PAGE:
noticed a search engine report for this site where someone was looking
for information on how long after openning the wine, should it be
served. Perhaps you have asked yourself, "How long do I have
to wait before drinking an opened bottle of wine?". Or, worse
yet, maybe you've never considered the notion before. No matter,
let's address these questions and talk about letting the wine breathe.
Letting the wine breathe is only for wines that are dark, heavy
and robust. Lightly colored wines do not require that the wine be
allowed to breathe before serving. Lightly colored wines are usually
served chilled and are ready to drink immediately after openning.
Robust wines like a Cabernet or Merlot are a different story. Robust
wines should be allowed to breathe (or be exposed to open air) before
serving. The simplified reason for this is that there are microscopic
gas bubbles that are released from the wine when it is uncorked.
This gas is sort of a by-product of the natural frementation process.
The gas is "suspended" in the wine while it is in the corked bottle
but is allowed to escape after uncorking. This gas causes a bitter
taste in the wine and gives it a sharp "bite" so to speak. Allowing
the wine to breathe a bit, will allow the gas to escape so that
you can enjoy the true taste of the wine.
To let the wine breathe, pour a glass for each person at the table
and let the wine just sit there for about 10 minutes or a little
less. If you suspect that your dinner guests are going to dive right
into it, pour the glasses ahead of time and bring them already filled
to the table. Letting hte wine breathe in the wine glass is the
fastest way to allow the wine to become drinkable. The more of the
wine that you expose to fresh air after uncorking, the less time
it will need to breathe. For example. If you uncork a 750ml size
bottle of wine and leave it sit on the counter, there is only a
small amount of the wine that is exposed to fresh air. If you allow
the wine to breathe in the uncorked bottle, the wine would need
to breathe for about 30 minutes at a minimum.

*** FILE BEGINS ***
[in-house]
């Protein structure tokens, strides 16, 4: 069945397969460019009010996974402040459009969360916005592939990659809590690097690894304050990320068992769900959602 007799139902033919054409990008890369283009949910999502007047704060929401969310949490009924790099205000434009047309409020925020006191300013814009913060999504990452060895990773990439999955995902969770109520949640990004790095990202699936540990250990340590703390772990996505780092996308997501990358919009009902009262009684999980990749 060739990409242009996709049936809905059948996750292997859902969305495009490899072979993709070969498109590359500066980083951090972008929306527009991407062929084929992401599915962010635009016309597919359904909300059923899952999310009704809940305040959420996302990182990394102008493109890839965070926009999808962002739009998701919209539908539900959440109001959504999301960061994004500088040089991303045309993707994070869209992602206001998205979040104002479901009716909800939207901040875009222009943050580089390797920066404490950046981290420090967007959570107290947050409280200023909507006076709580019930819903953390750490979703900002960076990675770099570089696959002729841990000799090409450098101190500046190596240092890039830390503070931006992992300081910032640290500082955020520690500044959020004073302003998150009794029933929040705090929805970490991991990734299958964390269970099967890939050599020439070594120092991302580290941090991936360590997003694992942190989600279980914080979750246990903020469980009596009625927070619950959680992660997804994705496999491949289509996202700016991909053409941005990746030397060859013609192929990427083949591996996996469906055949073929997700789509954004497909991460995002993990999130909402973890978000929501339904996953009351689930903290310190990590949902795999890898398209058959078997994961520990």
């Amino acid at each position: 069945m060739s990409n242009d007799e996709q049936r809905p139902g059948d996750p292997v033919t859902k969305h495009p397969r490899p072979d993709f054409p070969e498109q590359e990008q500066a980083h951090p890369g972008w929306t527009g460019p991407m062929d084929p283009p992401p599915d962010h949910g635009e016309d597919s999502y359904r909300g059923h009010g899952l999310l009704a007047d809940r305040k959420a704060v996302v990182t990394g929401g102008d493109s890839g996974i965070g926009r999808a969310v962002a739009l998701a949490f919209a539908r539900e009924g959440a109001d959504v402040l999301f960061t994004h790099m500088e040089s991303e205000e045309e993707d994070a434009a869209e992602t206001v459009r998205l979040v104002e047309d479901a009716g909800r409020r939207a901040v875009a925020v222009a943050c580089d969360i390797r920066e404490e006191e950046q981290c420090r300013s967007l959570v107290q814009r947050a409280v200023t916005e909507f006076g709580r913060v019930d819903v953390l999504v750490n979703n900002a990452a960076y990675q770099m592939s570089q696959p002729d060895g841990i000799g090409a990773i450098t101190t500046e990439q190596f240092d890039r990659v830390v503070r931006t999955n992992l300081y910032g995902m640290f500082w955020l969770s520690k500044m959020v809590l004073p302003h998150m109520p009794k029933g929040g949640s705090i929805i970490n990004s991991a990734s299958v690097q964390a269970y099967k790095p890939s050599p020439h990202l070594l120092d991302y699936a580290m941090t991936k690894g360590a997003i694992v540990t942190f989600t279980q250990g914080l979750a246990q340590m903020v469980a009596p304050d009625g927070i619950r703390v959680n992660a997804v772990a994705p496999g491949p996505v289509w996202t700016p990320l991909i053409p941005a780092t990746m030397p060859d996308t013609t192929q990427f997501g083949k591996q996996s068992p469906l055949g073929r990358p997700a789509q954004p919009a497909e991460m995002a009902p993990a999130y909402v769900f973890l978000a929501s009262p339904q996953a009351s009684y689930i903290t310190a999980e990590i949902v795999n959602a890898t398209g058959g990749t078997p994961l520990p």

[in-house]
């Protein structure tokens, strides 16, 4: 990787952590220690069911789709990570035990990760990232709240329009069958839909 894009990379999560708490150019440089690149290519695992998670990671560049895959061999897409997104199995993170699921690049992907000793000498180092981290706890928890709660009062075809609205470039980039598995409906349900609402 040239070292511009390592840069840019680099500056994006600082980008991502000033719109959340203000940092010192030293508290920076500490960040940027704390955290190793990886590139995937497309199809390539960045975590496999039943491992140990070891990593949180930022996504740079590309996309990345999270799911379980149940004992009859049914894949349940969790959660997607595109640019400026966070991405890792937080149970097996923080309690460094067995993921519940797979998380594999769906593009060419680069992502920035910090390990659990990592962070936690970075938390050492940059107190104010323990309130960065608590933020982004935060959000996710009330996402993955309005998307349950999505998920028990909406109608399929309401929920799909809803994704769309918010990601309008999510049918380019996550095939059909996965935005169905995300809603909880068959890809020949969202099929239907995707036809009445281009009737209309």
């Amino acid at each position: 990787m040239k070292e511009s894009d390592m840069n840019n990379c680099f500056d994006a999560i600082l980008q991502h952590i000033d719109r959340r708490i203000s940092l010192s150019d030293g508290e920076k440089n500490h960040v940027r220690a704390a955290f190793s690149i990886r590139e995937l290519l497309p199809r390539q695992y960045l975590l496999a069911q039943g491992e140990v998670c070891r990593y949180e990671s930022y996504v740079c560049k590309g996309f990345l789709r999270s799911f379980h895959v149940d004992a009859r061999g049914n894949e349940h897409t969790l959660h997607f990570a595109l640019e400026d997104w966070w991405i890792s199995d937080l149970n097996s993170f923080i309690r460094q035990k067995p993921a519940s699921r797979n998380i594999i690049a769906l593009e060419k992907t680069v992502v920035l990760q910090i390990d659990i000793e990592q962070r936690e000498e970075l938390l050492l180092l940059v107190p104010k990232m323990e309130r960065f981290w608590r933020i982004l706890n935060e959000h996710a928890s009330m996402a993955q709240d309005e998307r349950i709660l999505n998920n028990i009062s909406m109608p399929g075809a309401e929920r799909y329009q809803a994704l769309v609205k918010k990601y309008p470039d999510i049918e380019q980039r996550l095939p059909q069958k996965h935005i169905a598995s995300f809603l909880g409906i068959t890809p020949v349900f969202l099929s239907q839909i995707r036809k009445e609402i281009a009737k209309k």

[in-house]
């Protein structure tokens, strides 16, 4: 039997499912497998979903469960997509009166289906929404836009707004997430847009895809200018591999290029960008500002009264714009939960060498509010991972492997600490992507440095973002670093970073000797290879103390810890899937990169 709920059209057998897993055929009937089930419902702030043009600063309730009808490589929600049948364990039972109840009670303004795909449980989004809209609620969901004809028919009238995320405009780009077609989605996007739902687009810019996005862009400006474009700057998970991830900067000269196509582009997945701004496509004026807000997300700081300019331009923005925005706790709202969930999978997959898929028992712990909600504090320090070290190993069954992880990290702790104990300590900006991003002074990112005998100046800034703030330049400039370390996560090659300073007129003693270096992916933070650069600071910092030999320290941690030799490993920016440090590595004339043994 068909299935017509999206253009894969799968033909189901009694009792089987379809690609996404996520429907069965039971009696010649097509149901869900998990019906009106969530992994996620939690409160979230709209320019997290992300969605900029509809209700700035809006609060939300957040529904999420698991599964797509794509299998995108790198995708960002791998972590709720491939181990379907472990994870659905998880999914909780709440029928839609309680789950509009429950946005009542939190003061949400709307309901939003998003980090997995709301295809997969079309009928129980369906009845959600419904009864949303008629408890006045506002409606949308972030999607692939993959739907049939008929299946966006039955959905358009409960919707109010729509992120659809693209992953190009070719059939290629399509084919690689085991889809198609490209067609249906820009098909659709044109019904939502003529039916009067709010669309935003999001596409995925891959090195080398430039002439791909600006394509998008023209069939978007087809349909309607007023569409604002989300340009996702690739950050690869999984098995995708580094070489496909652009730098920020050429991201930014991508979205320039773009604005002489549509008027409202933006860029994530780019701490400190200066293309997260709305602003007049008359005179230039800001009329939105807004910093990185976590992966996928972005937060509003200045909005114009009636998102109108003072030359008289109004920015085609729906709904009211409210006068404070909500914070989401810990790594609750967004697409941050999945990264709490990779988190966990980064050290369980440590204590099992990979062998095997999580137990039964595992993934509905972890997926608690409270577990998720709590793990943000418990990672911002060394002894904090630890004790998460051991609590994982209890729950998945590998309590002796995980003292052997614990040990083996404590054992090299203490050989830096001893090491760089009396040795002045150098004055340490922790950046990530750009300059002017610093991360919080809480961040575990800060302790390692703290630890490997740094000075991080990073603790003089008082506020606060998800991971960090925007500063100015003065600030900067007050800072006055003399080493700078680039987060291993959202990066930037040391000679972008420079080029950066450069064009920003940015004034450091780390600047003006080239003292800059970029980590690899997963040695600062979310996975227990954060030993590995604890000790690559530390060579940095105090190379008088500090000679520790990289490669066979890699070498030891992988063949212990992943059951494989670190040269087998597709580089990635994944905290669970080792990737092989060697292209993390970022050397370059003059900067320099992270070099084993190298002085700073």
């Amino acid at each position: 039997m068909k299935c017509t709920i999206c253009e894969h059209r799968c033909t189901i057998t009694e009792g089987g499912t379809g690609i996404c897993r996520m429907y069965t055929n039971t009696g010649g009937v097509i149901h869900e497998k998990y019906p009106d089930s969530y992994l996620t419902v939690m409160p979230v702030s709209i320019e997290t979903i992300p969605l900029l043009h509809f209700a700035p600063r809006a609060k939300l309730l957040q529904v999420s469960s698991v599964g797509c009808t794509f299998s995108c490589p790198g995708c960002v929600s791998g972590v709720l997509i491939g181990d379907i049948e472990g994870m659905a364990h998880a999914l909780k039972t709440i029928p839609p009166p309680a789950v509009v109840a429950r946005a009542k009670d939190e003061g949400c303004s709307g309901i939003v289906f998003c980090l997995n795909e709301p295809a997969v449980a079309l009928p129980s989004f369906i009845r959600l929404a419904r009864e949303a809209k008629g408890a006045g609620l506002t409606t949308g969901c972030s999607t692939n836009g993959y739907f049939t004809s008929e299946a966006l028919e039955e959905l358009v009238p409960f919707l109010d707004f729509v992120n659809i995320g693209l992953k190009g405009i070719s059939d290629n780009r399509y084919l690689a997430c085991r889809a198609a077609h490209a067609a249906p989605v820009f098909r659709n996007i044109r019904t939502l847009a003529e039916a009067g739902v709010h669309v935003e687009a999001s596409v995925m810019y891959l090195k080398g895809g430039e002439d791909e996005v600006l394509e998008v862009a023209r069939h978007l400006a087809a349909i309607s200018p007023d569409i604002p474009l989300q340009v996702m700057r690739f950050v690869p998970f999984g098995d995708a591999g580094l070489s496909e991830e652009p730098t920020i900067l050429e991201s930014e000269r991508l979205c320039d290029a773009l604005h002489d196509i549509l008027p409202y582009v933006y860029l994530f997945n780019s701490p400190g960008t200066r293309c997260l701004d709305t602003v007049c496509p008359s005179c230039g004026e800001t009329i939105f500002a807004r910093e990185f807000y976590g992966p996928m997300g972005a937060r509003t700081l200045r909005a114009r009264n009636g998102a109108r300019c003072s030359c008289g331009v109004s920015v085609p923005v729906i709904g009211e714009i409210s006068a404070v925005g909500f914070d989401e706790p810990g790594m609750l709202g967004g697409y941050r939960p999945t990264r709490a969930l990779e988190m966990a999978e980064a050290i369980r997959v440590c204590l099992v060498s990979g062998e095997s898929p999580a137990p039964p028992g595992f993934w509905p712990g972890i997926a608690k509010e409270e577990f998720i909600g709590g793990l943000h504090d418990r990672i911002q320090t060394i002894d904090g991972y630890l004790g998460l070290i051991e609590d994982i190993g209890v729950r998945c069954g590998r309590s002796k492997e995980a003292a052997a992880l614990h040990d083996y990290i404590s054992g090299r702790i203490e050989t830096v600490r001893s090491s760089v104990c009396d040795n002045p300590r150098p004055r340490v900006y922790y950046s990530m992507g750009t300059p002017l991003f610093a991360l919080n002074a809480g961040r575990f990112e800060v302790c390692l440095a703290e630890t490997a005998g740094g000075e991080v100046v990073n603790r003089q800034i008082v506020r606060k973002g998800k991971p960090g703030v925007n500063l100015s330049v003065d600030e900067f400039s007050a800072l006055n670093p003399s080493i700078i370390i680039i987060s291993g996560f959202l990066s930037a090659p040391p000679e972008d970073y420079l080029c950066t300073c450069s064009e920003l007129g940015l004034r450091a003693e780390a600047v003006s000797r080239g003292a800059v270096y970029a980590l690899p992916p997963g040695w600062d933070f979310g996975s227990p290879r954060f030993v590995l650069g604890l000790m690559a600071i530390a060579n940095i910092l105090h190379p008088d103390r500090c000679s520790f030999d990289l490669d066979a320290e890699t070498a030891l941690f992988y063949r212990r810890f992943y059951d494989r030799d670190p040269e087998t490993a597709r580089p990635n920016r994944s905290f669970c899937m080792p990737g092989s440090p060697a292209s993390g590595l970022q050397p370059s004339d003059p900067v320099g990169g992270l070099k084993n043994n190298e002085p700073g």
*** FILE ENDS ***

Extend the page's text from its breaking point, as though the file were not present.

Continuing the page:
Another way to help speed up the process is to make use of a carafe.
I don't know if I spelled that right or not but I do know that pouring
the whole bottle into one and serving the wine from that will help
a lot. Make sure that if you serve the wine from a carafe, that
you place the empty bottle on the table next to it because people
like to see what kind of wine they are drinking. It gives the table
guests the opportunity to study the lable.
So, letting the wine breathe is a good thing. The taste of the wine
will smooth out and you'll be able to enjoy the true taste of the
wine. On that note, I should mention that one of the most common
reasons why a person will return a bottle of a wine to the store
is because they don't know about the need to let a bottle of wine
breathe before drinking it. If after you let it breathe a while
and it still tastes like stale wet socks or something, then you
might actually have a bad bottle. A bad bottle of wine is not an
uncommon thing. Good wine is difficult to make and I would catagorize
it as "produce". It's just as easy for wine to go bad
as it is for produce to go bad.
of the ways a wine can go bad is if it turns to vinigar by having
been exposed to air somehow. Corks that dry out can allow air to
seep past it and slowly turn the wine bad. That's why you lay bottles
of wine down in a wine rack , so that the wine will keep the cork
moist and the bottle sealed. Another ailment that a bottle of wine
can suffer from is called, being "corked". It has to do with bacteria
growing in the cork and causing the wine to taste like stale socks.
It won't hurt you if you drink "corked wine" but who would
want to? To battle these two problems, wine makers are often using
artificial corks. I actually prefer them because they are cool to
play with and you don't need to store the bottle on it's side with
an artificial cork.